How to Make Cherry Juice

Numerous research on cherries show that these tiny fruit provide a plethora of benefits because of its anti-bacterial and antioxidant properties, and consuming cherries in juice form will be the more practical and convenient option.


Other than having powerful antioxidants that can prevent heart disease and ward off cancer, cherries contain certain compounds that help relieve pain from gout and other forms of arthritis. Anthocyanins give cherries their naturally deep red color and their high ellagic acid content inhibits cellular mutations in DNA, meaning it can cause natural death or apoptosis in cancerous cells.

Cherries are an excellent source of biotin, potassium, and vitamins A and C. Additionally, cherry juice can neutralize as well as expel the uric acid crystals that have built up in the body which has been proven to result in gout (see this page on cherry juice for gout). You can buy commercially-prepared bottled cherry juice but there are disadvantages to that; you may be buying cherry juice that actually has very few cherries.

Studies show that just two tablespoons of juice from tart cherries is just as effective as a supplement that contains melatonin, the hormone responsible for making people sleepy. In fact, if you want a healthier drink before bedtime, cherry juice is a better option as a nightcap instead of alcohol (wine) or other pharmaceutical medication.

How to Juice Cherries

Follow these simple steps to learn how to juice cherries:

1) Start with fresh, preferably organic, cherries If you can’t buy them organic, get them frozen. If organic cherries are unavailable, make sure that you wash the non-organic cherries thoroughly before juicing them as a precaution against ingesting pesticide residue and     other potential health hazards such as dirt, soil, grime, dust, etc.

2) Remove the stones from the cherries manually or with the use of a cherry pitter before you juice them.

3) Turn on your juicer and add the cherries into the chute of your juicer and juice away!

4) Once you have finished juicing, filter out the pulp if you prefer a smoother tasting juice.

5) TIP! Crush a vitamin C tablet to the cherries to prevent them from discoloring.

It’s important to note, that if possible, you should use a masticating juicer rather than a blender to juice the cherries, and I’ve explained why in this post.

Tips and Tricks to Juicing Cherries

Did you know that 95% of nutritional content of cherries are found in the juice? Liquids are absorbed more quickly by the body than solids, through the bloodstream, hence, the reason why juicing cherries will make it faster for your body to obtain and subsequently digest the nutrients that comprise cherries. Juices are also more convenient to take than their solid counterparts.

If you’re using a centrifugal juicer or blender then to avoid losing vitamin content, you should consume freshly-made cherry juice immediately, however if you’re using a masticating juicer, you can store any leftover from your initial batch of homemade juice in the refrigerator for a few days. Just make sure that you store the juice in an air-tight container.

Cherry juice tends to be thick in consistency but remember to dilute only the amount you will consume and leave the rest in storage.

If you don’t particularly like removing the pits in cherries, invest in a mechanical cherry pitter. A pound of pitted cherries will yield two cups of the fruit and 150ml of extracted juice. Some people like to include the pulp along with the juice.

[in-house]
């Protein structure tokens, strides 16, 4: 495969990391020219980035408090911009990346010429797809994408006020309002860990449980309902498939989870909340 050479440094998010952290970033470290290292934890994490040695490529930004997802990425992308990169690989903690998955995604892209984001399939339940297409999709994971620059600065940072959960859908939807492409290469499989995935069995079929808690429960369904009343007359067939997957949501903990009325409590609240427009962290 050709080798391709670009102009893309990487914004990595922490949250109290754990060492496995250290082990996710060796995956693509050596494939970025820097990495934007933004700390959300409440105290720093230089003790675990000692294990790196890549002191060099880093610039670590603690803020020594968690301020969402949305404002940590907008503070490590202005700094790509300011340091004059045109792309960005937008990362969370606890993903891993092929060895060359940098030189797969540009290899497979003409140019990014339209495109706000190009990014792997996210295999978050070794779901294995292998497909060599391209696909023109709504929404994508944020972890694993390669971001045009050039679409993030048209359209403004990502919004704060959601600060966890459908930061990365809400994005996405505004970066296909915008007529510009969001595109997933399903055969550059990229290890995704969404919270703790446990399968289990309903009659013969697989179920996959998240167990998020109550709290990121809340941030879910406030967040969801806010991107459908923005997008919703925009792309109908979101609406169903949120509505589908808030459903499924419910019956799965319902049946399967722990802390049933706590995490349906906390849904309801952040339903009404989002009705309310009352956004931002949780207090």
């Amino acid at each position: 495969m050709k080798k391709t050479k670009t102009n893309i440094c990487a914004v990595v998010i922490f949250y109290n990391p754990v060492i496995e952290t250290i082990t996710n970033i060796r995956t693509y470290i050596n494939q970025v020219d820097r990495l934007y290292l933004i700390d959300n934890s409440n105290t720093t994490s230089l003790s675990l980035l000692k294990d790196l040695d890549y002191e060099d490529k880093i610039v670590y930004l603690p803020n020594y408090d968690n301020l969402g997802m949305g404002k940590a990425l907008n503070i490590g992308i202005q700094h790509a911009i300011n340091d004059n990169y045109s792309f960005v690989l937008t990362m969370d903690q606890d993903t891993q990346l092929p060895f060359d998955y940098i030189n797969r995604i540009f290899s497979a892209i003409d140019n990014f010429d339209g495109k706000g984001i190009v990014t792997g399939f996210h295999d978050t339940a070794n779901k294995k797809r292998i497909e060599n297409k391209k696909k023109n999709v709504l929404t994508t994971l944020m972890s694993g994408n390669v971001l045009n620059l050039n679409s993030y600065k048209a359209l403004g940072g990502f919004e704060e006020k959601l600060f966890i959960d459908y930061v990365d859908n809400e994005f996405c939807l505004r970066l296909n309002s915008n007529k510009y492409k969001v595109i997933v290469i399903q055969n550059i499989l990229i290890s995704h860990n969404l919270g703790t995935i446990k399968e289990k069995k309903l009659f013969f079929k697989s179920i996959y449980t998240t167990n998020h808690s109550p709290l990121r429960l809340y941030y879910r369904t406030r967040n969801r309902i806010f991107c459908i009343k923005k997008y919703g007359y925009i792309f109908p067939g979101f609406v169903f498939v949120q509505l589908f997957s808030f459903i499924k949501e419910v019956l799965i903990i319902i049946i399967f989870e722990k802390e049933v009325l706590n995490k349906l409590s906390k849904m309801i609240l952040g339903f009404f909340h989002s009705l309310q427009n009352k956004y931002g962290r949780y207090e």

Recommended Juicers

Breville BJE200XL

Centrifugal Juicer

An affordable juicer that produces high quality juice and is easy to use. A little noisy though.

Omega Vrt350 HD

Masticating Juicer

The best juicer on the market for juicing quality in our opinion. Powerful, quiet and very easy to use.

Hamilton Beach Big Mouth Pro

Centrifugal Juicer

A great juicer if you are on a budget and want your juice extracted in less than a minute!

Difference Between Tart and Sweet Cherries

Both tart and sweet cherries contain anthocyanins, the anti-inflammatory and antioxidant plant compounds mentioned previously in this article. Generally, the darker the cherries are in color, the more anthocyanin content they have.

Tart cherries have higher anthocyanin concentrations and are lower in sugar, albeit just slightly, than their sweeter cousins.

One half cup of tart cherries has 39 calories and 6.6 grams sugar while the same single serving of sweet cherries has 46 calories and 9.3 grams sugar.

Tart cherries are used in most desserts, the most well-known of which is the ubiquitous cherry pie. Tart cherries are also used in making preserves and are superior for cooking compared to sweet cherries.


3 Cherry Juice Recipes

See below 3 of our favourite cherry juice recipes. Just follow the instructions and enjoy!

  • Cherry and Orange
  • Cherrylicious


1 x Apple (Granny Smith)

2 x Large Handfuls of Cherries

1/2 Squeeze of Lime


1) Start by juicing the first handful of cherries

2) Then juice the apple

3) Juice the second handful of cherries

4) Squeeze the lime in.

5) Pour over ice and enjoy!

Handy tip: You can juice the lime with the pith, as long as you remove the green peel. The white pith has lots of nutrients so no need to remove it. This may result in a slightly more bitter taste though.


Some of our readers used these recipes to help them lose 15 lbs in 6 weeks...

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David Borgogni

I'm as passionate about fitness and health as I am about juicing. I discovered that by juicing, helped me lose many unwanted pounds around my body, gave me much more physical energy and mental clarity to enjoy everyday life.